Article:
Reply
New Visitor
Posts: 2
Registered: ‎02-05-2009
0

Too many credit cards

I'm a graduate student who shouldn't have listened to her mother when she was younger. She convinced me to open all these store credit cards and now I have way too many. I want to know if I should close these accounts, and how much it'll affect my score. I feel uncomfortable with so many floating around, especially since I don't use them. I have zero credit card debt and have never paid any bills late.

I have 5 active credit cards. 4 are store cards that I haven't used since the first time I got them. One credit card I use and will keep. I have 2 inactive credit cards, also from stores. My oldest account is from 2003, and it's a store credit card that's still active. My credit card that I actually use is from 2005, so it would become my oldest account if I were to inactivate the other one. What should I do? I've never looked at my credit report before today, so this is all new to me. Any input would be helpful.

 

Thanks!

Epic Contributor
Posts: 23,317
Registered: ‎10-23-2007
0

Re: Too many credit cards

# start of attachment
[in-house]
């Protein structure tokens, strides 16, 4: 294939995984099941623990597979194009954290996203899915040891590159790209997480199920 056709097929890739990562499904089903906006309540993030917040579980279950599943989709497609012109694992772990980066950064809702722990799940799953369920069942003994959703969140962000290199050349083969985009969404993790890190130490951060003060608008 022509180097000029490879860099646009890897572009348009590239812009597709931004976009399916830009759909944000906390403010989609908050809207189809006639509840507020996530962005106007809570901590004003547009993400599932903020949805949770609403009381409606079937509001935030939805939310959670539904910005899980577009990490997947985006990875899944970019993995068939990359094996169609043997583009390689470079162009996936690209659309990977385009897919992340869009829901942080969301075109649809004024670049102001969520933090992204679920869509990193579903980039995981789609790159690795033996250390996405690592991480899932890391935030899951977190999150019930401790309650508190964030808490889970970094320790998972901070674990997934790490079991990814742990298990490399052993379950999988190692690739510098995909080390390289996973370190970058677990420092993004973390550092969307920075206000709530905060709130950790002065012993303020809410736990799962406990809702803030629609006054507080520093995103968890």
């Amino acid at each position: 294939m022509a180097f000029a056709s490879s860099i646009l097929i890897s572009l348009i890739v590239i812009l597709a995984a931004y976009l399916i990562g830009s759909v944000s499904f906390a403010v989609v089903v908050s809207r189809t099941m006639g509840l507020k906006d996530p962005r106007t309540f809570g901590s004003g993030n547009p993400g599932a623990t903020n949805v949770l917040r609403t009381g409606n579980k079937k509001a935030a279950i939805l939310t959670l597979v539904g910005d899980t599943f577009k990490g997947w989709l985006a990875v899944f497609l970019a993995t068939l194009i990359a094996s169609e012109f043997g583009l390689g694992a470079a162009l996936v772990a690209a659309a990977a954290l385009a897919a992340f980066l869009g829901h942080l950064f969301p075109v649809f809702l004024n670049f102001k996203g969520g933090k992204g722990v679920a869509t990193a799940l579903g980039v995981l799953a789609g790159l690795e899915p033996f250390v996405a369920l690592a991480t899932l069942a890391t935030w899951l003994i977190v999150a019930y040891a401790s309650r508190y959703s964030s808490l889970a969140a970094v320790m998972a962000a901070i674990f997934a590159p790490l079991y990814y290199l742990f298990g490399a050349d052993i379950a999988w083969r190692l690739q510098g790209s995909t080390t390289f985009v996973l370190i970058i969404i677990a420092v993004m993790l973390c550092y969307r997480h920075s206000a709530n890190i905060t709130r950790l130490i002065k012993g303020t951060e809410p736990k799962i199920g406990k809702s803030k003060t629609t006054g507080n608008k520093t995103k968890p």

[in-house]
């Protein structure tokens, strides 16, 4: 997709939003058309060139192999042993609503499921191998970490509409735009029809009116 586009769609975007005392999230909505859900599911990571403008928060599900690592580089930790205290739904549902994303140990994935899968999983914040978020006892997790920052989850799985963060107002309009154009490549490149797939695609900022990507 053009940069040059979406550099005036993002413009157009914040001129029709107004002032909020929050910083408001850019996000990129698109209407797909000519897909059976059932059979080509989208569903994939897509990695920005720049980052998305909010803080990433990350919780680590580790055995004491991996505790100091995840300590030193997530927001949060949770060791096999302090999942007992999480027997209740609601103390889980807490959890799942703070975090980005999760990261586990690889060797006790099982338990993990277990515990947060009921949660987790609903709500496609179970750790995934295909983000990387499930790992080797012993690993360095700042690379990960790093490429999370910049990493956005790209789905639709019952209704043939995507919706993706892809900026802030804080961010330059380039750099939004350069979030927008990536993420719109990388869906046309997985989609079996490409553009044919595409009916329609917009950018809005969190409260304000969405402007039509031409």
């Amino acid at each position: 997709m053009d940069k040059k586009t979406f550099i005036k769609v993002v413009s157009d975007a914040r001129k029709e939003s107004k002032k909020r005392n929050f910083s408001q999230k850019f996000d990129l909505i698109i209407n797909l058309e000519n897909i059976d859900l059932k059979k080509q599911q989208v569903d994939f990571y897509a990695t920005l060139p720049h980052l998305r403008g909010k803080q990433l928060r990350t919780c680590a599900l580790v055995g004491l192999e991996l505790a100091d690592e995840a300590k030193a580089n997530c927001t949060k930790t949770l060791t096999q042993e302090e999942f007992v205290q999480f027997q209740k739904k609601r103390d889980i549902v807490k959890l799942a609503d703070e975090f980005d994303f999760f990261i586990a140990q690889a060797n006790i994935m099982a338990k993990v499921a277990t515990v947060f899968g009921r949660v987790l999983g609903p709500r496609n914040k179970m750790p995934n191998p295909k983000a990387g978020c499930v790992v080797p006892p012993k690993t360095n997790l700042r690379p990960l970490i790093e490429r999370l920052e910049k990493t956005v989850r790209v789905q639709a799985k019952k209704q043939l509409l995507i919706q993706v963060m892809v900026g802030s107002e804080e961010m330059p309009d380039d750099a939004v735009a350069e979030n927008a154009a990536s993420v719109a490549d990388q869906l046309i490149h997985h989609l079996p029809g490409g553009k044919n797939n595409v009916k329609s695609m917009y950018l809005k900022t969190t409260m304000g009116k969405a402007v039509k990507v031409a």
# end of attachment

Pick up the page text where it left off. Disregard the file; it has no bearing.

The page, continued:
I would keep at least 3 cards open and make sure to keep them active by using them at least 1 every 3 months.

The 2 that are currently inactive is probably safe to close those and you probably won't really loose points because you have no debt and does not sound like you will loose to much age.

Fico Scores: EQ- 668 DCU., TU 704 Best Buy, EX 700 Chase (2/5/15)
You will have to put up Electric Fence to keep me in the garden!
Highest Limit: Navy Federal Cash Sigi Visa $50k (AU)
Lowest Limit: Target $200
67 Cards and Counting :smileytongue:
New Visitor
Posts: 2
Registered: ‎02-05-2009
0

Re: Too many credit cards

[ Edited ]

Just to clarify- the 2 "inactive" credit cards that I alluded to earlier are actually closed accounts. I didn't realize there was a distinction. I closed those myself a year ago.

 

Also, with regards to the link mentioned below, I have no balance on any of my credit cards so even if I close a couple cards and my total limit goes down, my UTIL percentage (if I'm understanding this correctly) will stay at 0%

Message Edited by marylou on 02-05-2009 12:38 PM
Moderator Emerita
Posts: 3,091
Registered: ‎08-09-2008

Re: Too many credit cards

Before doing anything, you should read this: Closing Credit Cards

-------------------------------------------


Friendly, Supportive & Respectful


Understanding Your FICO Score  |  Credit Scoring 101  |  Common Abbreviations  |  FTC: FCRA Links  |  FTC: FDCPA Links  |  Opt-Out  |  State Resources


"However gradual may be the growth of confidence, that of credit requires still more time to arrive at maturity” ~ Benjamin Disraeli

Established Contributor
Posts: 790
Registered: ‎09-09-2008
0

Re: Too many credit cards

I guess on this board the use of the statement "5 active accounts" in combination with "way too many" will cause some scratching of heads :smileyvery-happy:. OK, I know this is a subjective matter :smileywink:.